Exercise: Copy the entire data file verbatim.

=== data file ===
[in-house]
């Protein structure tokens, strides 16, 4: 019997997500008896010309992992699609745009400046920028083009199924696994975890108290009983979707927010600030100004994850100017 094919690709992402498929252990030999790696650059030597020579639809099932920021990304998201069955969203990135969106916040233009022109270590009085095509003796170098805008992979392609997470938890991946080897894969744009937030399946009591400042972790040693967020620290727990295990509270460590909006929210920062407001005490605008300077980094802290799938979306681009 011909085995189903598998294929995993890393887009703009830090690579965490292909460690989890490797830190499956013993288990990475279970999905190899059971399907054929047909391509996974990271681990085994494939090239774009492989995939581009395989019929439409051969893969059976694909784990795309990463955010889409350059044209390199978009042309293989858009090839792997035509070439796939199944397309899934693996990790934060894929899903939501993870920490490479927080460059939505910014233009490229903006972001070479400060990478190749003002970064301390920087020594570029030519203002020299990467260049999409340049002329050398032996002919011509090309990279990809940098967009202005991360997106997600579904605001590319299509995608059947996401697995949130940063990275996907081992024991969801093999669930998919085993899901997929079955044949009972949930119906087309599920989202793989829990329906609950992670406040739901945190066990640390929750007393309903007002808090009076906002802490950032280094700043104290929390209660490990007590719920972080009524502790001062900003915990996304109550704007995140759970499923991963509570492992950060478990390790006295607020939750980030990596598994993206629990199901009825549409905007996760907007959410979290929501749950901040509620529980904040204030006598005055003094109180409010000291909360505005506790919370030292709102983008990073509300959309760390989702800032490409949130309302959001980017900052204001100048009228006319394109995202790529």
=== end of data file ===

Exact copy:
[in-house]
């Protein structure tokens, strides 16, 4: 019997997500008896010309992992699609745009400046920028083009199924696994975890108290009983979707927010600030100004994850100017 094919690709992402498929252990030999790696650059030597020579639809099932920021990304998201069955969203990135969106916040233009022109270590009085095509003796170098805008992979392609997470938890991946080897894969744009937030399946009591400042972790040693967020620290727990295990509270460590909006929210920062407001005490605008300077980094802290799938979306681009 011909085995189903598998294929995993890393887009703009830090690579965490292909460690989890490797830190499956013993288990990475279970999905190899059971399907054929047909391509996974990271681990085994494939090239774009492989995939581009395989019929439409051969893969059976694909784990795309990463955010889409350059044209390199978009042309293989858009090839792997035509070439796939199944397309899934693996990790934060894929899903939501993870920490490479927080460059939505910014233009490229903006972001070479400060990478190749003002970064301390920087020594570029030519203002020299990467260049999409340049002329050398032996002919011509090309990279990809940098967009202005991360997106997600579904605001590319299509995608059947996401697995949130940063990275996907081992024991969801093999669930998919085993899901997929079955044949009972949930119906087309599920989202793989829990329906609950992670406040739901945190066990640390929750007393309903007002808090009076906002802490950032280094700043104290929390209660490990007590719920972080009524502790001062900003915990996304109550704007995140759970499923991963509570492992950060478990390790006295607020939750980030990596598994993206629990199901009825549409905007996760907007959410979290929501749950901040509620529980904040204030006598005055003094109180409010000291909360505005506790919370030292709102983008990073509300959309760390989702800032490409949130309302959001980017900052204001100048009228006319394109995202790529």